An unmissable situation in North Korea in January

By Atsuhito Isozaki

The Workers' Party of Korea (WPK) has announced that the eighth Congress of the Party will be held in January. It has also been announced that the Supreme People's Assembly, which typically meets in April, will meet in late January, so it is highly likely that the Congress will meet in early January. In North Korea, the WPK's position over the state has been established, so the Party Congress is more important. Any decision of the WPK will be confirmed by the Assembly, a state body.

The agenda for the Congress which was announced in advance includes a revision of the party charter. This suggests the governing body will be reorganized. It is possible as well that the North Korean constitution may be amended by the Assembly. A goal of the Kim Jong-un administration has been to break with the military first (Songun) policy advocated during the Kim Jong-il administration, and the current administration has consistently emphasized the role of the party. The reinforcement of the party's governing body would reduce the burden borne by Chairman Kim Jong-un.

Each of the last seven Congresses has been historically important.

The first Congress held in 1946 was an organizational meeting for the WPK that enabled Kim Il-sung to come to the forefront. Top party officials were appointed at the second Congress, held immediately before the nation's founding in 1948. In 1956 the third Congress was held as the nation worked to recover after the end of the Korean War, reconfirming the nation's strong resolve to unify North and South Korea. The fourth Congress held in 1961 presented the seven-year plan which covered a longer period than the five-year plan of the Soviet Union. Now, it is hard to believe that at that time North Korea was far more economically prosperous than South Korea. In the fifth Congress held in 1970, Kim Il-sung further enhanced his position as supreme leader. Kim Jong-il appeared before the public for the first time during the sixth Congress in 1980, a clear indication of a hereditary transfer of power. These policies of the past Congresses have been handed down to the present.

However, a Congress has never been held during the Kim Jong-il administration. After the dissolution of the Soviet Union and the end of the Cold War, North Korea became isolated from the rest of the world. The nation experienced economic crisis and was in no position to hold a Congress. Kim Jong-il, the second Leader of the nation, worked to ride out the crisis under the "Songun" slogan that emphasized the army. During the Kim Jong-il administration, the plenary meeting of the Central Committee was held only once, and a crisis management system led by the National Defense Commission was organized.

For the first time in 36 years, the seventh Congress was held in May 2016 under the Kim Jong-un administration. During the congress, Kim Jong-un's position was changed from the First Secretary to the Party Chairman, which gave him greater authority.

Since Kim Jong-un began ruling North Korea, he has consistently worked to normalize the Party. The announcement of important decisions at the politburo meetings of the Central Committee of the WPK became a common rule. During the Military Parade Celebrating the 75th Anniversary of the Founding of the Workers' Party of Korea in October 2020, the nation emphasized that the Korean People's Army was "the Party's" army. 

In 2020, with the COVID-19 pandemic sweeping the globe, Kim Jong-un rarely appeared on-site to provide guidance related to industry or the military. This guidance was replaced by frequently held party meetings. There have been no events to further summit diplomacy, and North Korea has issued statements criticizing the United States and South Korea. The next Congress will be held amidst their pursuit of conference-based politics and statement-based diplomacy. It will be the first Congress held while the nation is experiencing an economic downturn.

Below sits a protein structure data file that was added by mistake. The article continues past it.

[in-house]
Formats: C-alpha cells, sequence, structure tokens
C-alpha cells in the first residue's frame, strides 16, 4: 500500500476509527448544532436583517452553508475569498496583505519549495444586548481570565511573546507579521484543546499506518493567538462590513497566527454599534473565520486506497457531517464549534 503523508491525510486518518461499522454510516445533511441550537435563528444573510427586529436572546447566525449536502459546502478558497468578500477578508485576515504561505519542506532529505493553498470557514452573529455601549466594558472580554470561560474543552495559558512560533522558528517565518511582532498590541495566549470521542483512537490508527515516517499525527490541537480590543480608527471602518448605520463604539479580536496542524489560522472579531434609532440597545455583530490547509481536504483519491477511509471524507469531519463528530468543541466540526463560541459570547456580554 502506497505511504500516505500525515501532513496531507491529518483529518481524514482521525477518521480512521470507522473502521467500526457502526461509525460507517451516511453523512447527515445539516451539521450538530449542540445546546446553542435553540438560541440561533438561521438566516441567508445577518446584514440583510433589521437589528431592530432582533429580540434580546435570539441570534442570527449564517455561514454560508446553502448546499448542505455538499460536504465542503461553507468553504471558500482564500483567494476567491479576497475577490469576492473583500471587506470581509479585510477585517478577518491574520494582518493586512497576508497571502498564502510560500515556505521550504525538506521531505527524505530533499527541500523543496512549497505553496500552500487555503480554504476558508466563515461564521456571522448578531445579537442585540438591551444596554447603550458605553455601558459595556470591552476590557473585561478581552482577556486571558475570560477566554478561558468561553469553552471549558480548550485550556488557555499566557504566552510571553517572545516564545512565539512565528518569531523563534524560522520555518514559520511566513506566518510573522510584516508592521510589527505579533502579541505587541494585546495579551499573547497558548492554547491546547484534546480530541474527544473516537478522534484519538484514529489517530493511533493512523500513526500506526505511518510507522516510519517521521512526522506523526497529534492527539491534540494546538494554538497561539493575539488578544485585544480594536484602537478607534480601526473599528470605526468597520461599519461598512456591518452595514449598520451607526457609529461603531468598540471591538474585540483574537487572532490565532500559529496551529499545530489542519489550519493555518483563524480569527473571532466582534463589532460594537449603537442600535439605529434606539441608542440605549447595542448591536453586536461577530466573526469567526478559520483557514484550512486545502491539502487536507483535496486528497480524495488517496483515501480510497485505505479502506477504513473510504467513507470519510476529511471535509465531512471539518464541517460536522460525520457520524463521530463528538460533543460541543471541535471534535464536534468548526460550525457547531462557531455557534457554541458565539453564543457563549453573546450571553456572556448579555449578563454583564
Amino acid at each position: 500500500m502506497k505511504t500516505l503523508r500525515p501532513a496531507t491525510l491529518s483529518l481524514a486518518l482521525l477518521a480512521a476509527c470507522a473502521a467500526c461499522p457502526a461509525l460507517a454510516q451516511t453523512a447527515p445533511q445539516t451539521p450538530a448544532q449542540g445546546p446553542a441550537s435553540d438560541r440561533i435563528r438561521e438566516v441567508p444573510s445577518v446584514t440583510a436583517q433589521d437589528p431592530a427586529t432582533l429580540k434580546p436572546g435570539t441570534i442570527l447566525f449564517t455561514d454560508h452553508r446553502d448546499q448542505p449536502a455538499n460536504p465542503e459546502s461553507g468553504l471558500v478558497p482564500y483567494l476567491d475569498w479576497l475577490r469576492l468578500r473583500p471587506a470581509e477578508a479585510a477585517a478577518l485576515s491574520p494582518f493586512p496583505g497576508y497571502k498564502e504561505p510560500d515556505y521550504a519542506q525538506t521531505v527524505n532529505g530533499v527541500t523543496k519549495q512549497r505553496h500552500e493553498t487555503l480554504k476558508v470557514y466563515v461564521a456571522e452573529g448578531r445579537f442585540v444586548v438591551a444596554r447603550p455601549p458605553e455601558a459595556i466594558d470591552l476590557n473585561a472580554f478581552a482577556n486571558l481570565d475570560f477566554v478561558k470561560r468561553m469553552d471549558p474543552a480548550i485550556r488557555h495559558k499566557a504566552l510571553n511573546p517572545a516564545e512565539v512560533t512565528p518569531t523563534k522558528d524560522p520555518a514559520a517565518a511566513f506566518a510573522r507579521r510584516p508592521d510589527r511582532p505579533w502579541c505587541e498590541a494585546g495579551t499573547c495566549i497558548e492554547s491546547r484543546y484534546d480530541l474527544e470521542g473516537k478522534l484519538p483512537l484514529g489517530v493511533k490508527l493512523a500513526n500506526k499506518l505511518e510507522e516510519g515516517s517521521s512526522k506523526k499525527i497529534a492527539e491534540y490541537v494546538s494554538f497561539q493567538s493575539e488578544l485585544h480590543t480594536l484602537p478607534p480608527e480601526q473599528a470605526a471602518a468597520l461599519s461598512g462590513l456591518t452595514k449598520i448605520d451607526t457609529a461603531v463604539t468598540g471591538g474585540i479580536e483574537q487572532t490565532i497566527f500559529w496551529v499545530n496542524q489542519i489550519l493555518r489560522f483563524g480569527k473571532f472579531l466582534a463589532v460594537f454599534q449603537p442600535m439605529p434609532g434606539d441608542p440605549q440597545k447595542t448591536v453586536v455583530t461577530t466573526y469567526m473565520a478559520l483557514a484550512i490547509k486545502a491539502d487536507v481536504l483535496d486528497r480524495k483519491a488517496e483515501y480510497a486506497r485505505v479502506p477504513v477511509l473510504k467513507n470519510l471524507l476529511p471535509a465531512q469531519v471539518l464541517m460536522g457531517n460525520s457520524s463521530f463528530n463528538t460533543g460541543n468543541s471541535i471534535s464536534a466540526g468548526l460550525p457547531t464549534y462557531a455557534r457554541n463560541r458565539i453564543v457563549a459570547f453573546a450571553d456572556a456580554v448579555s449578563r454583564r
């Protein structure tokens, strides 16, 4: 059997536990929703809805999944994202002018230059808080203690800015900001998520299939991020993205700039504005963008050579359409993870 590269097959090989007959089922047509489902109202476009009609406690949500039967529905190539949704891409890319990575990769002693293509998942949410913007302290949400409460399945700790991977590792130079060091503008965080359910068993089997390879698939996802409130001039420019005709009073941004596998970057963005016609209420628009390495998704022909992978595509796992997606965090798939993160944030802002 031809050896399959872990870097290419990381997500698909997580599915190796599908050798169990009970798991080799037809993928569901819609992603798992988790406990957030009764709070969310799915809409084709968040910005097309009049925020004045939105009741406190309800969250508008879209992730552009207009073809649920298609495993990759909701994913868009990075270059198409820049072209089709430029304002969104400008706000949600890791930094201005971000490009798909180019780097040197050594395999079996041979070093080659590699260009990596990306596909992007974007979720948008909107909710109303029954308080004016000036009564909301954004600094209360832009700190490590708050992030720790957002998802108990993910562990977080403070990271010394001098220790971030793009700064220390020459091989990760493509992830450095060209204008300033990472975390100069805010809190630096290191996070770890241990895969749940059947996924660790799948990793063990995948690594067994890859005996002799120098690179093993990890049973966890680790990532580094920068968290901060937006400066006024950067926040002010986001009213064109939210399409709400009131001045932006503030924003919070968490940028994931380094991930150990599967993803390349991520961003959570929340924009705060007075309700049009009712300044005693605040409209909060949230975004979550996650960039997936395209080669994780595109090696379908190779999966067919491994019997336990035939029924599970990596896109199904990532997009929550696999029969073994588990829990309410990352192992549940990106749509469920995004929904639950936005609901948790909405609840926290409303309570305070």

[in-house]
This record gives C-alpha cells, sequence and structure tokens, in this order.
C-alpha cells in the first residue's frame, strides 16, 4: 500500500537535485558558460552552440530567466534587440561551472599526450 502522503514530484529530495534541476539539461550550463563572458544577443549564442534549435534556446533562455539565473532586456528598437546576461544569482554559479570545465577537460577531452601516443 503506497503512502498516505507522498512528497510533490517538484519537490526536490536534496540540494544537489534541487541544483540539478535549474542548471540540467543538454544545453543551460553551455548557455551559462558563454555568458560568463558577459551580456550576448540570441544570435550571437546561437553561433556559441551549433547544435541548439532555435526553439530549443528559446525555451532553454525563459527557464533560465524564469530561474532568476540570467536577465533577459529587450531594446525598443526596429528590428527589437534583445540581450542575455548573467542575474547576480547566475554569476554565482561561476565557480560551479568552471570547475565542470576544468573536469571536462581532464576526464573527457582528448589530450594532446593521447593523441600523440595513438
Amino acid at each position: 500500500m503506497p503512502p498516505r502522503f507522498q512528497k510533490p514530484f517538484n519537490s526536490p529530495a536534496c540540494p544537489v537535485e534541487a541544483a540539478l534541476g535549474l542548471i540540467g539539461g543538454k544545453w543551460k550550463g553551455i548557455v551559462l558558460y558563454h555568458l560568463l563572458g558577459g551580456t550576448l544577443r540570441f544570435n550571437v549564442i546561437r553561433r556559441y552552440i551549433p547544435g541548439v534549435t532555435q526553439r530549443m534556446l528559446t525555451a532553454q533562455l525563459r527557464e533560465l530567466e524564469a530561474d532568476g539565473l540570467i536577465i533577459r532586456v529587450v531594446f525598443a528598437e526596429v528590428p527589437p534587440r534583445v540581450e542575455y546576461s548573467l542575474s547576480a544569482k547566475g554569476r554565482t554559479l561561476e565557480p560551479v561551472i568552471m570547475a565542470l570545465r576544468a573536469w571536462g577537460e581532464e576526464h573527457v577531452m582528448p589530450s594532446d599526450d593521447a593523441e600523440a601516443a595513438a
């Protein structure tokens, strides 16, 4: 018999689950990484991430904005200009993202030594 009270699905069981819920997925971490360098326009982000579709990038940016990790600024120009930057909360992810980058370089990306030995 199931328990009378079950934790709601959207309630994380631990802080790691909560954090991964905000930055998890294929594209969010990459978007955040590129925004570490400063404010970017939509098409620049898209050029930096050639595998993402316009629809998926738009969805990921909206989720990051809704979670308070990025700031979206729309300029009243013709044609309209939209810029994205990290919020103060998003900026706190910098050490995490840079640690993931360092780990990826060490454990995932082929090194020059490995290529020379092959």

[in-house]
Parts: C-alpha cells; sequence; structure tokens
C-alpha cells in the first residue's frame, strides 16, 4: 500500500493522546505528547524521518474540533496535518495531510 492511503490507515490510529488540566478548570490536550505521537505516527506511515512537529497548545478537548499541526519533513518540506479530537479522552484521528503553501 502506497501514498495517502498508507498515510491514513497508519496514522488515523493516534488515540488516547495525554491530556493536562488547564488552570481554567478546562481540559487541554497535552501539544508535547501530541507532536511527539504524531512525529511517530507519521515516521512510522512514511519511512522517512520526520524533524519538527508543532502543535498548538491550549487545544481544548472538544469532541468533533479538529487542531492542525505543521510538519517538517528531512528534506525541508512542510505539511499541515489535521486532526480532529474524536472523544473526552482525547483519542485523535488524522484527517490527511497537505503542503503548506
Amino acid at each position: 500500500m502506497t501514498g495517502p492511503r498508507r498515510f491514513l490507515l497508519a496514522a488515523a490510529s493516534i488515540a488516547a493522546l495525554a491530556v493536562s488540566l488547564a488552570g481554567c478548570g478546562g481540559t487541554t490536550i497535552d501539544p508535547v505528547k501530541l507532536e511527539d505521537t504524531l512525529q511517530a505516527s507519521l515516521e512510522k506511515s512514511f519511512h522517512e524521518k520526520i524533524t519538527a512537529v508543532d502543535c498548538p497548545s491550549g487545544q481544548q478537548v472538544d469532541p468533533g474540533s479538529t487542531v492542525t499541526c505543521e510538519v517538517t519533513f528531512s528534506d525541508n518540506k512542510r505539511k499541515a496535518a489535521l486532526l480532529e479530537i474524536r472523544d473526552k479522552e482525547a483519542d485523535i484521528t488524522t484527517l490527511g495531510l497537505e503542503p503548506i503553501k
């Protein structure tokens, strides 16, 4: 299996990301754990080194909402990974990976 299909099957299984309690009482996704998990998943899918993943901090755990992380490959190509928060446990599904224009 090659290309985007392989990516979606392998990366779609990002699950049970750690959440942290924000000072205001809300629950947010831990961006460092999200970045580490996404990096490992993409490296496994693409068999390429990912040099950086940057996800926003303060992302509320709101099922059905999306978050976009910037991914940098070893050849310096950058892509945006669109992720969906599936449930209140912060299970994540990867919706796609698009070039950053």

Compared to the previous Congresses which were able to flaunt economic achievements, there are almost no visible results to put on display at the next Congress. 2020 was the final year of the Five-year Strategy for the National Economic Development which was announced by the previous Congress. However, there has been almost no media coverage of it since the beginning of the year. Negotiations with President Trump failed in 2019, which led to the strengthening of economic sanctions, a result far from the lifting of sanctions. Additionally, the pandemic forced North Korea to close its borders to prevent infection in 2020, and then the summer flood damage dealt a third blow to the nation's economy.

The authorities of introverted North Korea are now working on rebuilding their economy through old-fashioned self-reliance and self-sufficiency. Eyeing the possibility of the long-term stagnation of US-North Korea negotiations, North Korea seems to be focused on driving its economy even in their state of national isolation.

While the basic policy of North Korea is strengthening the Workers' Party's governing body and the nation's self-reliance, the foreign policy will not be visible outside the country until Kim Jong-un speaks at the eighth Congress. Kim Jong-un repeatedly pushed forward with nuclear and missile tests until 2017, when he suddenly and boldly called for dialogue with South Korea on New Year's Day in 2018. Six months later, he had also achieved a summit between North Korea and the United States for the first time in history. Kim Jong-un likes surprises, and he may be preparing to pull off his first magic trick in the last three years. In January when Joe Biden takes office as the new president of the United States, we should keep an eye on the situation in North Korea.

(Atsuhito Isozaki is Associate Professor at Keio University, Japan.)

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